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The Science Behind DRAGON
The Origin of the Elements

Without the elements, we would be nothing. Whether it be the oxygen we breathe, the carbon in our bones, or the gold in our precious jewelry, elements make up every part of our world. But where did these elements come from? When the universe began, the only matter that existed was hydrogen, the smallest of the elements. Since the universe was still fairly hot at this time, some hydrogen was able to fuse (or 'burn') into helium and small quantities of heavier atoms. Still, these processes do not account for the majority of elements we encounter in our day to day lives.
To discover where the rest of the elements came from, we must look to the heavens. As the universe cooled, the only place where temperatures were high enough for fusion to occur were the high pressure centers of stars. Less massive stars, like our sun, primarily burn their hydrogen fuel through a cycle known as the proton-proton-chain to produce helium. If carbon is present, they can also burn their fuel through the CNO-cycle (CNO stands for Carbon, Nitrogen and Oxygen). This cycle creates some of the slightly heavier element such as nitrogen and oxygen, but the end result is still helium.
Once the hydrogen supply in the core of these stars is depleted, the star will begin to collapse. When the star becomes hot enough, helium will then start to burn into carbon. When the supply of helium is depleted, the carbon will then start to burn, and so forth. Eventually, the star will expell its outer gas layers into space, leaving behind a core of carbon. These events do not account the carbon found in our world, however. The carbon created by these stars is left trapped in a stellar remnant known as a white dwarf. The carbon we're familiar with has a much more explosive background.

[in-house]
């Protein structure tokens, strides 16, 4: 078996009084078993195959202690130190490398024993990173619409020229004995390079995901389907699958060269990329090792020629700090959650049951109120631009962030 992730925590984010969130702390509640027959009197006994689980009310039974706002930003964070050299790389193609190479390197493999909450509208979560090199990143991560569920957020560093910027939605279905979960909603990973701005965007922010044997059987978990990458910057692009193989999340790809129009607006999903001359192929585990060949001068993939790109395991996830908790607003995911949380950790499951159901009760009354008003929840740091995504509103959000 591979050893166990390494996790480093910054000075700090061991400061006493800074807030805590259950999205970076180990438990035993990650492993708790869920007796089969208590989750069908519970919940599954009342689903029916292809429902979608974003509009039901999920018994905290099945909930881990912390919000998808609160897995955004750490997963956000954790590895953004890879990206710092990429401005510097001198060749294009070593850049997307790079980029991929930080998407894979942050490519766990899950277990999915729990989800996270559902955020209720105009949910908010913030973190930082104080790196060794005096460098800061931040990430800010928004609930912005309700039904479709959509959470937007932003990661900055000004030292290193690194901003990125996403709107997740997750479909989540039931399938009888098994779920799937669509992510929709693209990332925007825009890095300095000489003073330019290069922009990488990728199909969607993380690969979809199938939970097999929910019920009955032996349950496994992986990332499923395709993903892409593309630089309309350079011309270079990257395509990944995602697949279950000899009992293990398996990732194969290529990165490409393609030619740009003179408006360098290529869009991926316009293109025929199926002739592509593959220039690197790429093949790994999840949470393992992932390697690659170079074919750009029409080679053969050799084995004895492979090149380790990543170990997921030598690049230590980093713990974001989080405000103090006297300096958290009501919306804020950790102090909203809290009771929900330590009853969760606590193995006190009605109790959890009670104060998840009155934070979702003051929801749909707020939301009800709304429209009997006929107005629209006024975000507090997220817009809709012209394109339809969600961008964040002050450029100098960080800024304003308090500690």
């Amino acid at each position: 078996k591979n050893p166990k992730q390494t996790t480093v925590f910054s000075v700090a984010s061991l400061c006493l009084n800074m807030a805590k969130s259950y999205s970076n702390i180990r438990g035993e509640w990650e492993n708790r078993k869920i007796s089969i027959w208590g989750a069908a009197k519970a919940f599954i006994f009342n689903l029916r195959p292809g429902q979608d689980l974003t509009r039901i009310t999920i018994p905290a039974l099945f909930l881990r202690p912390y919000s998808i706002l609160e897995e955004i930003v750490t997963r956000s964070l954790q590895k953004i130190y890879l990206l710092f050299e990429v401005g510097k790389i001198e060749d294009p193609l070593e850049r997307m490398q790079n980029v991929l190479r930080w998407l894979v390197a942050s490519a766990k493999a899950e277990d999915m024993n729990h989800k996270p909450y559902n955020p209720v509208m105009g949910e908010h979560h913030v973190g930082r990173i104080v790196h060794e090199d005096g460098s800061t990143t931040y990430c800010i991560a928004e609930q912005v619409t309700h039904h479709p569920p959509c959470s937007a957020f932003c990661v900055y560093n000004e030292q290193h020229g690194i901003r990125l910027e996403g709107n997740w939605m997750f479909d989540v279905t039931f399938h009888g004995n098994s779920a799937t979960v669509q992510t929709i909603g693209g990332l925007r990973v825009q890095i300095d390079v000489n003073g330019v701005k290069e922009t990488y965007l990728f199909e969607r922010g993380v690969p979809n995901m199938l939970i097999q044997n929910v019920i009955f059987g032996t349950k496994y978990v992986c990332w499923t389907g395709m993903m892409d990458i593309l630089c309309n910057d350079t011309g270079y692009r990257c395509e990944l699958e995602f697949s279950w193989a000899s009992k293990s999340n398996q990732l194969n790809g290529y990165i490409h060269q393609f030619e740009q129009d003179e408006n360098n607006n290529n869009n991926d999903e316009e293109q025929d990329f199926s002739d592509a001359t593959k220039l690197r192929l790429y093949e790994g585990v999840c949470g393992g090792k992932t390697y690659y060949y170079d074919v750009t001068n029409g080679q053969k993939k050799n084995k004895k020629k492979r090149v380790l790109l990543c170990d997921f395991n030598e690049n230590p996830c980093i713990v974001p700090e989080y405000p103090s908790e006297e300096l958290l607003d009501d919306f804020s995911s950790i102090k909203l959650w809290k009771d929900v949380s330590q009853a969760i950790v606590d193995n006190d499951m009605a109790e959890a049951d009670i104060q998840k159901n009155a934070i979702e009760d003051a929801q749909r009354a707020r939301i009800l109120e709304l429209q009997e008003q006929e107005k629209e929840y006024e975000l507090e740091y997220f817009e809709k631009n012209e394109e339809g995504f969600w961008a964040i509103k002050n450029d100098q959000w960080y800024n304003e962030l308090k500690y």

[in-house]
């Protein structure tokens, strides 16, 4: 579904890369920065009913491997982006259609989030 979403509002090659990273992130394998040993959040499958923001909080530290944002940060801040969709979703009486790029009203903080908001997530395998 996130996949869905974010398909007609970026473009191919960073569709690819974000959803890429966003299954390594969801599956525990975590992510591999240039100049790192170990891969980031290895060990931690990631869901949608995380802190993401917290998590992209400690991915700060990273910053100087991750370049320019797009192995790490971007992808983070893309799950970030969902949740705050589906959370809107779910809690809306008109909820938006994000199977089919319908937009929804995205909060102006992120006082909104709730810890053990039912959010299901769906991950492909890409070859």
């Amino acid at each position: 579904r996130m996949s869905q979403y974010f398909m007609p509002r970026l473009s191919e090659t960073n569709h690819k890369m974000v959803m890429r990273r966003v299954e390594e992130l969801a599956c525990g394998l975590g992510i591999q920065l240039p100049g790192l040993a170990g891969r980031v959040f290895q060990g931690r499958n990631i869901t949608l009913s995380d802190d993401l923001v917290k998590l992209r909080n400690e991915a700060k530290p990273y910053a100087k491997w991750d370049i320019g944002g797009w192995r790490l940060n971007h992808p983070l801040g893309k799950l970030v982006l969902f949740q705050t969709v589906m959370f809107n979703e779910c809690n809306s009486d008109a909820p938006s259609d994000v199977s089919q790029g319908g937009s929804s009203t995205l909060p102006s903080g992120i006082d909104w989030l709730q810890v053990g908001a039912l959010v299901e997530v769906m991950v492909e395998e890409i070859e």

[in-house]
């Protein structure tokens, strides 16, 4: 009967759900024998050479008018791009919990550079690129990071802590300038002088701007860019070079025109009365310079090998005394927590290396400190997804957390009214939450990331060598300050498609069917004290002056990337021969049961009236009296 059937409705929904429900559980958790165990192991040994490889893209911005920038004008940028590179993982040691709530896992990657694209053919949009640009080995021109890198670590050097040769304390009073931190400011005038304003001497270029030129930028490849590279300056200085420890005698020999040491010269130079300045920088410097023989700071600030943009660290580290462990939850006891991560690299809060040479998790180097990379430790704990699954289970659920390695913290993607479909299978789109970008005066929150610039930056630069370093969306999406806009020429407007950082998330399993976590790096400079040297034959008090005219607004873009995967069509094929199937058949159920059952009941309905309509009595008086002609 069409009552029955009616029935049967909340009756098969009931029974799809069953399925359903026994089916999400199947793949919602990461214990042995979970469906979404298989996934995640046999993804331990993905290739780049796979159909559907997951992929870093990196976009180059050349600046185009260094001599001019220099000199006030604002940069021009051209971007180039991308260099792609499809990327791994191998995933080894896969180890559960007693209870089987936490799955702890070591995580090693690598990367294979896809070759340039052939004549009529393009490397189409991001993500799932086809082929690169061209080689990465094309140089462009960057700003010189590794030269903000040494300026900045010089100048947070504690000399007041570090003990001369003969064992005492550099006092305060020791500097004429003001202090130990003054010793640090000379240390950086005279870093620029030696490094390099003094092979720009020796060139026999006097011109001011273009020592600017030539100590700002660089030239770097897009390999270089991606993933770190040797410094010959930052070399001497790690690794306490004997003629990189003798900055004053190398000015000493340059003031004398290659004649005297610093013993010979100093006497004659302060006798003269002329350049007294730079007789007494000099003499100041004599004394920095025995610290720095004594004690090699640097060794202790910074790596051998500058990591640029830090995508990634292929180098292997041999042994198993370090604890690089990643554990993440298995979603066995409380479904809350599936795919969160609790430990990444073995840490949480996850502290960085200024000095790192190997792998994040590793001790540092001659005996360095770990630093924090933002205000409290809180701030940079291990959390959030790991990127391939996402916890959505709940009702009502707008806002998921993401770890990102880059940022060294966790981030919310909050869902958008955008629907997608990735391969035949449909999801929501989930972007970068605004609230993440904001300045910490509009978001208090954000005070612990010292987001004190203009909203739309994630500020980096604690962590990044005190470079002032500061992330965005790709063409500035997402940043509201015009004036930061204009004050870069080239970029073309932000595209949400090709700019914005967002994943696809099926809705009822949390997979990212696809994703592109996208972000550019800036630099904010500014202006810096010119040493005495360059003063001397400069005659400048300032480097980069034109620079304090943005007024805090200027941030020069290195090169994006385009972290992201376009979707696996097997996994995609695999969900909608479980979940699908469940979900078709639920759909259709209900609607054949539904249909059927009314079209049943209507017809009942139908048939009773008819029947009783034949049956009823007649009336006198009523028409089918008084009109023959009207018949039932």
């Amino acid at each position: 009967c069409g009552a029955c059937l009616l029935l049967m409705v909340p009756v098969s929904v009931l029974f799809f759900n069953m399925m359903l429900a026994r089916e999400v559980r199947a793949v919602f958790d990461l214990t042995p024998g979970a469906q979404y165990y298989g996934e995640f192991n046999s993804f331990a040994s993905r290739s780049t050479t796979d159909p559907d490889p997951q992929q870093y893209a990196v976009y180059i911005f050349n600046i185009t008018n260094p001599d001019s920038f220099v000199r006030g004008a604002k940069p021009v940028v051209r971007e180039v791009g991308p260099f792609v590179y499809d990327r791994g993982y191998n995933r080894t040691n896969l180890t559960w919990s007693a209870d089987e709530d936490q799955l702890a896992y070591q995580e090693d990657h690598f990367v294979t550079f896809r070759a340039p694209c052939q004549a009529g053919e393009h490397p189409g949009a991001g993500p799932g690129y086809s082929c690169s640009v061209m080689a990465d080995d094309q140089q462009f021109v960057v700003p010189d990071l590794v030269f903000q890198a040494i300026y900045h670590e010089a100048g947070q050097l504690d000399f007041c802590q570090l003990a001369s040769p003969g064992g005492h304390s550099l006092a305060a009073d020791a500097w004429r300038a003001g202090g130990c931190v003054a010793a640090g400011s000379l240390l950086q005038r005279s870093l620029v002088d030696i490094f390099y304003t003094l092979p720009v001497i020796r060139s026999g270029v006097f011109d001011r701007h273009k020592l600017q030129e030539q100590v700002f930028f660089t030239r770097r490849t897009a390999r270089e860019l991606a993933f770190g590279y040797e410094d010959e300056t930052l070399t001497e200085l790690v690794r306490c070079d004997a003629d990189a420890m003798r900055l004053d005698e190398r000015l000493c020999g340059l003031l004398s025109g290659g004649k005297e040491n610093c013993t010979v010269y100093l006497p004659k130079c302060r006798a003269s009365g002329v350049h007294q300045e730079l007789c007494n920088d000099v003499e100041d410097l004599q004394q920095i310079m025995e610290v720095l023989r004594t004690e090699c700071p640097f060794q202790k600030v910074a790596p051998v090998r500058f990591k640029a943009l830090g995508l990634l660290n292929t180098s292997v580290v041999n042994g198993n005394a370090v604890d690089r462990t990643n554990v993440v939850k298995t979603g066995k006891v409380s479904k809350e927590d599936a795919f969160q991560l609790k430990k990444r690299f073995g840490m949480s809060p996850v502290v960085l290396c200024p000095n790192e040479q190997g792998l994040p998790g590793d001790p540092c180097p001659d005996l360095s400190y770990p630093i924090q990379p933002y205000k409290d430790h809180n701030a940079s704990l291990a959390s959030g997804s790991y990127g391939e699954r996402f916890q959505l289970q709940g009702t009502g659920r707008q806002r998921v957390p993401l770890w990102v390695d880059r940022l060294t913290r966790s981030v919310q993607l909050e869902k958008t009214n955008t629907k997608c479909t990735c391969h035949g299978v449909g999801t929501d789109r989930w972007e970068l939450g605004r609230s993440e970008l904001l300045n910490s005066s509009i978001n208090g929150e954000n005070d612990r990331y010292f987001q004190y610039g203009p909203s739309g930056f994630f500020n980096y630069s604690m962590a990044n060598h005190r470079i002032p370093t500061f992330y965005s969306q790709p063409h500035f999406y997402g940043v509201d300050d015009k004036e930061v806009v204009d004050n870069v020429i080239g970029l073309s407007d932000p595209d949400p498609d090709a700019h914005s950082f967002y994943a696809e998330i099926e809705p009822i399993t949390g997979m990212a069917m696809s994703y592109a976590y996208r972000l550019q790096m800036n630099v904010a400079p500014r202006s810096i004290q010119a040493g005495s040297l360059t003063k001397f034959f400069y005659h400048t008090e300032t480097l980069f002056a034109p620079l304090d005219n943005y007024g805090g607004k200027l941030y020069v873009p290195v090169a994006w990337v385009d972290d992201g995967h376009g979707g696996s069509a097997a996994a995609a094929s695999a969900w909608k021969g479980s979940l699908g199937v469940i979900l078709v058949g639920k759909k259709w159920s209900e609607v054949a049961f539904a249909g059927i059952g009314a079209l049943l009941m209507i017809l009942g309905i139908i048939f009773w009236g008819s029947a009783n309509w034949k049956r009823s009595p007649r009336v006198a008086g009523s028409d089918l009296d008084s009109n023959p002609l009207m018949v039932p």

Most of the heavy elements found on the Earth were created in explosive stellar events known as novae, supernovae, and x-ray bursts. These events happen through the death of massive stars, or through interactions between red giants and white dwarfs. The heavy elements can be created through one of several different processes. They can be be created through a series of rapid proton captures (the rp-process), a series of rapid neutron captures (the r-process), slow neutron captures (the s-process), or through the alpha capture process (alpha particles are the nuclei of helium). Through these processes, stars are able to produce elements as heavy as iron.
Explosive envionments at the end of a star's life have very high energies and thus, reactions can happen quite rapidly. This changes the usual cycles for element creation, since it is now possible for radioactive isotopes (radioactive versions of the elements) to be present. The goal of DRAGON is to measure the rates of these particular reactions.

These explosions distribute stellar material throughout the universe. Over time, the elements made their way to the cloud of gas that eventually made up our solar system. As Carl Sagan rightly said, "We are all stardust."

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